We at Zooglobble love librarians. We especially love children's librarians. Turning on kids to the excitement of reading (and listening) -- way cool.
If you're a children's librarian and you're not aware of Monty Harper, you should be. Harper has carved himself out a niche writing albums filled with library-friendly children's music. His latest album, 2006's Paws Claws Scales and Tales, is another album specifically targeted to the Collaborative Summer Learning Program, a "grassroots consortium of states working together to provide high-quality summer reading program materials for children at the lowest cost possible for their public libraries."
All of which is very nice in an "isn't reading wonderful" sort of way, but you're asking, is it any good? And the answer is, yes, it is good. Even if you're not a children's librarian.
Now, Harper's subject matter from which to draw lyrics is narrowly constructed -- talk about pets and reading/libraries. It's a very square peg he's trying to pound into the round hole of good music. It's a testament to Harper's skill as a lyricist and storytelling that the references to reading typically don't come off as sounding overly forced. The title track refers to four popular animal characters in children's literature and each verse should be fun for kids as they guess which character Harper's singing about (a conceit Harper's used on previous albums). "Villa Villekulla Hula" sings about Pippi Longstocking while the peppy "Dog Books" refers to a few classic canine-related tales.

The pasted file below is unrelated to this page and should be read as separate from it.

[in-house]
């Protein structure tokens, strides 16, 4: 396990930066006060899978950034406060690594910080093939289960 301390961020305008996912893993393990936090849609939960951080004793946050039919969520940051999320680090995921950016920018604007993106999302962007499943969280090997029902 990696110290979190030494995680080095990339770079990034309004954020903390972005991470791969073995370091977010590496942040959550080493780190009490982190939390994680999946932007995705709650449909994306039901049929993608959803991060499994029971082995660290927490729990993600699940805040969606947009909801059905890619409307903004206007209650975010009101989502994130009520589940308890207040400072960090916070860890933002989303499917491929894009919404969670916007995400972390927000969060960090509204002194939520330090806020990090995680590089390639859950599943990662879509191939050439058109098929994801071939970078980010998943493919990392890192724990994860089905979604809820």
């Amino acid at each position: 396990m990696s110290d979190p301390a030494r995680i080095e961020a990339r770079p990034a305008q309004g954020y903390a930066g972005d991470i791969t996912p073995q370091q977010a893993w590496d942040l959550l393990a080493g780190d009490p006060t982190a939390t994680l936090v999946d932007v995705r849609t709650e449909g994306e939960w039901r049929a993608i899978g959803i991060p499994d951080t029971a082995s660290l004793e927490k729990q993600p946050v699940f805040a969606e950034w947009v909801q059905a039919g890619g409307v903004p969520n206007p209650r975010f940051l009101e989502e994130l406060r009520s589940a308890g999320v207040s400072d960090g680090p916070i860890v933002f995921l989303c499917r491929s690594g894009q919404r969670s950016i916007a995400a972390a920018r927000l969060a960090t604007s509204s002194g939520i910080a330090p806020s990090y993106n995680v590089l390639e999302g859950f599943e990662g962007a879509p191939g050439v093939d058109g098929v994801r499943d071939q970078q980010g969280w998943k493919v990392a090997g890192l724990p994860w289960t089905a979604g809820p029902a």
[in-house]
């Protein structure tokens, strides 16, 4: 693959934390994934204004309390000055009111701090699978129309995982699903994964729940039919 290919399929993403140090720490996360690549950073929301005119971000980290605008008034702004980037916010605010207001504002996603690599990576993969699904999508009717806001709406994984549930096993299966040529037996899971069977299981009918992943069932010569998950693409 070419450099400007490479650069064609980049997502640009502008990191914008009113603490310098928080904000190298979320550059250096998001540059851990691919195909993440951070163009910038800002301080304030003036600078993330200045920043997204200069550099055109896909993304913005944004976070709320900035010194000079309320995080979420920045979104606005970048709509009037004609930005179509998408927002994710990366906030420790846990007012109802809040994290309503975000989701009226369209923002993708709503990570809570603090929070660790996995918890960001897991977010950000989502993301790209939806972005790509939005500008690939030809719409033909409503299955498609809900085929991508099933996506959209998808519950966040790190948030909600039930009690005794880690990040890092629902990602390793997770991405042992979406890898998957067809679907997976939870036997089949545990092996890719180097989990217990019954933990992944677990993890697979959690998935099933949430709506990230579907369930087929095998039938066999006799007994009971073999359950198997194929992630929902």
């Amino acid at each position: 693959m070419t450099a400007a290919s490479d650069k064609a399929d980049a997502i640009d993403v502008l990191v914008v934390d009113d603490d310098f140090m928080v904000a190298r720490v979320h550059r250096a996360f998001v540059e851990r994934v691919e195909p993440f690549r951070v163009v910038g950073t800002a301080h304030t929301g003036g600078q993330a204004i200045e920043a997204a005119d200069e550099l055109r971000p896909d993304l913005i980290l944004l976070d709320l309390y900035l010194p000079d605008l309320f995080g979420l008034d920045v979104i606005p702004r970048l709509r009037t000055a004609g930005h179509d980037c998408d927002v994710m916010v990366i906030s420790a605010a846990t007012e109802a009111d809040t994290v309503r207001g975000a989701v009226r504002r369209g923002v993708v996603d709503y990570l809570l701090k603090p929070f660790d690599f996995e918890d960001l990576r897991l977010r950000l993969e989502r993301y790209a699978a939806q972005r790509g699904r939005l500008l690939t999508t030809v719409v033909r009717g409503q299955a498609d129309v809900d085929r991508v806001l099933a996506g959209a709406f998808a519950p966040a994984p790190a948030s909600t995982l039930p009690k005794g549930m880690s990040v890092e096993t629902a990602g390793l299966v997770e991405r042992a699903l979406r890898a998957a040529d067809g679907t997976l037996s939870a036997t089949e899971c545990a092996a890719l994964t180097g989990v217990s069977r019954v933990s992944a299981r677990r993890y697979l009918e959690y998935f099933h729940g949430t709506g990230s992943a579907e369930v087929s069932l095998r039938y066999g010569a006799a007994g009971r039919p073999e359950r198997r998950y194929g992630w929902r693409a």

Harper really shines, however, in those songs which he's not trying to sing about both pets and libraries. My favorite track is the country-ish, inspired-by-a-true-story "It's Hard To Love a Reptile," which would be a fabulous song on any album and includes the classic lyrics "It's hard to love a reptile / When you know that she don't love you back / When your gazes connect and you start to suspect / She's been thinking of you - as a snack!" "Eleanor Gerbil" is as close Harper can get to the Beatles' "Eleanor Rigby" without paying Michael Jackson royalties. "Hummingbird Hum" is a sweet Beatlesque tune sung with his daughter. (As for "Fred's Frog Flippy," about a frog who just won't hop, I would've much preferred it if Harper had taken the opportunity to write a Talking Heads homage called "Making Flippy Hoppy.") In general, the music is kids' pop-rock.
The enhanced CD includes some bonus tracks, but the real reason to use the enhanced CD is to read Harper's detailed songwriting notes for each song. The care with which Harper constructs his songs and especially his lyrics is evident. He's also open about where he would've liked to have done more. (For example, on "Eleanor Gerbil" he mentions how a real string quartet would've sounded much better than the synthesizers employed on the track, and it's true that one of the CD's few weaknesses is the mostly synthesizer-driven nature of the sound.)
Given the reading-focused nature of the lyrics (which are extensive), I'd recommend the 36-minute CD for kids ages 4 through 9. You can hear samples at the Reading Songs website.
If you're a children's librarian, I highly recommend Paws Claws Scales and Tales, even if you're not participating in the CSLP. If you're not a children's librarian, I still think you and your kids will like the album, which is fun musically and sophisticated lyrically. Recommended.